Video Editor: Mohd Ibrahim
Researchers in San Diego have announced the pregnancy of a southern white rhino via artificial insemination, which is good news for the almost extinct subspecies — the northern white rhino species.
If the pregnancy is successful, researchers are hoping that one day the southern white rhinos can serve as surrogates for northern white rhino embryos, after the world's last male northern white rhino, ‘Sudan’ died on 19 March 2018, leaving behind the last two female rhinos.
These hopes were revived on Thursday, 17 May, with the announcement of a female southern white rhino’s pregnancy. Named Victoria, the southern white rhino was impregnated with the frozen sperm of a male southern white rhino.
This development is significant as the zoo wants to test if six other southern white rhino females can carry an embryo to full term and deliver a baby, before trying to use them as surrogates for northern white rhinos.
Establishing a pregnancy. Victoria especially on the first try and with frozen semen was actually amazing and we were so excited to see it. Thrilled to see it and every time we see this foetus growing we just feel more and more elated about the whole project that this is a huge step in the right direction.Dr Barbara Durrant, Director, Reproductive sciences, San Diego Zoo Institute for Conservation Research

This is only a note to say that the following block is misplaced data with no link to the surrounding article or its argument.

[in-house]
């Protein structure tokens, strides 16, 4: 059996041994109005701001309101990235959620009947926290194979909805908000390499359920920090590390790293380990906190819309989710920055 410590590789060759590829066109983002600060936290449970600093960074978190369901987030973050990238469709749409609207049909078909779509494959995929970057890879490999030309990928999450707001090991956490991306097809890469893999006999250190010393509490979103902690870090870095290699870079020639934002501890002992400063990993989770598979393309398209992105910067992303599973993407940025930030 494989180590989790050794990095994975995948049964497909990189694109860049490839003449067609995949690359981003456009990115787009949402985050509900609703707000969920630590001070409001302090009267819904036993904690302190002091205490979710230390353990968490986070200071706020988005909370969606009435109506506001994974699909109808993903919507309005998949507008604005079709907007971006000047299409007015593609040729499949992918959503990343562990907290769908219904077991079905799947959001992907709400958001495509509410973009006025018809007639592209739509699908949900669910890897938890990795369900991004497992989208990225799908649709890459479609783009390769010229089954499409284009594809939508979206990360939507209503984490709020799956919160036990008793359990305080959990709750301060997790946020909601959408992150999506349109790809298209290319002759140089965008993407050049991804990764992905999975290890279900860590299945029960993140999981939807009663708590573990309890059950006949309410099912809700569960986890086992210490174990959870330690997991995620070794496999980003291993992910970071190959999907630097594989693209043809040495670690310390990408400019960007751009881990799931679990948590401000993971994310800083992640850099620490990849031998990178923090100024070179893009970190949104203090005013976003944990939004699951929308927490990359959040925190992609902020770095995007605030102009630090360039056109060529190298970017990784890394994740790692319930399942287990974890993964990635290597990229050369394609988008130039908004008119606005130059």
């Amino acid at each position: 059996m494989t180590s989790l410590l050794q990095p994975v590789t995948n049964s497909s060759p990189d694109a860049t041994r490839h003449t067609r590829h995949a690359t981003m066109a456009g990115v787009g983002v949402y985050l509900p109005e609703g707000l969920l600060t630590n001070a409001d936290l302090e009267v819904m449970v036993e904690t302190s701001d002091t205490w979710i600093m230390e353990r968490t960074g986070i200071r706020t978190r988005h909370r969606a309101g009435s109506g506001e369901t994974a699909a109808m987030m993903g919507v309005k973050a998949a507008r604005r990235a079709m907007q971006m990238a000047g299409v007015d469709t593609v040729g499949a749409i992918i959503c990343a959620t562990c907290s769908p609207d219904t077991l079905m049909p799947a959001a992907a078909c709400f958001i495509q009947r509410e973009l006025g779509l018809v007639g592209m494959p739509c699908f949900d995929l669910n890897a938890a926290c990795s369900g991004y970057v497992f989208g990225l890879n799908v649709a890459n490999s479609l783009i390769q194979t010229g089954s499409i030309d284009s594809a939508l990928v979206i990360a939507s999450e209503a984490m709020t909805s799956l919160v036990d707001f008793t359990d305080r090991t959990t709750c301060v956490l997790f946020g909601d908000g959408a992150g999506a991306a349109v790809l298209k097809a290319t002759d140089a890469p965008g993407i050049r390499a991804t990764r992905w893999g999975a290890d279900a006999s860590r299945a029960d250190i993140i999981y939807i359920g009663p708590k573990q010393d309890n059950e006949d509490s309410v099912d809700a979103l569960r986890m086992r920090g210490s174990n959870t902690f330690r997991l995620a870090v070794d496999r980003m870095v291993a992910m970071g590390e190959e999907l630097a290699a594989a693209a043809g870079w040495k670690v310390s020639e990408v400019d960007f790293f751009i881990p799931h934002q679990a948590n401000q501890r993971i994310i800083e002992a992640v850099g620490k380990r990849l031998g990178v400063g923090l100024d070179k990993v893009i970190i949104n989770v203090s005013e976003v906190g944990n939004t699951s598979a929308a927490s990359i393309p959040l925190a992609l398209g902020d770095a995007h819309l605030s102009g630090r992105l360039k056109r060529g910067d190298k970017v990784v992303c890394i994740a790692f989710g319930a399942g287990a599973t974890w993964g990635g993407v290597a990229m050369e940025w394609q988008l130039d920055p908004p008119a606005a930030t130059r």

Rhino pregnancies can last upto 18 months. Victoria was inseminated on 22 March, 2018 and if all goes well she will give birth in the summer of 2019. Artificial insemination has been attempted previously in zoos and has resulted in few births according to the San Diego team.
To create northern white rhino embryos, the San Diego team will be using the ICSI technique (Intracytoplasmic Sperm Injection) through which they take a single sperm and inject it into a single egg. The resulting embryo is implanted in the uterus. This technique is widely used in humans, cattle and horses. It helps preserve sperm when it is not abundant.
Northern white rhinos once roamed parts of Chad, Sudan, Uganda, Congo and Central African Republic, but they were particularly vulnerable because of the armed conflicts that have swept the region over decades.
Now the only animals left of the sub-species are Sudan's daughter, Najin, and is his granddaughter, Fatu. Success may be years away, but Dr Durrant is confident that a live birth of a northern white rhino will happen eventually.
(With inputs from AP)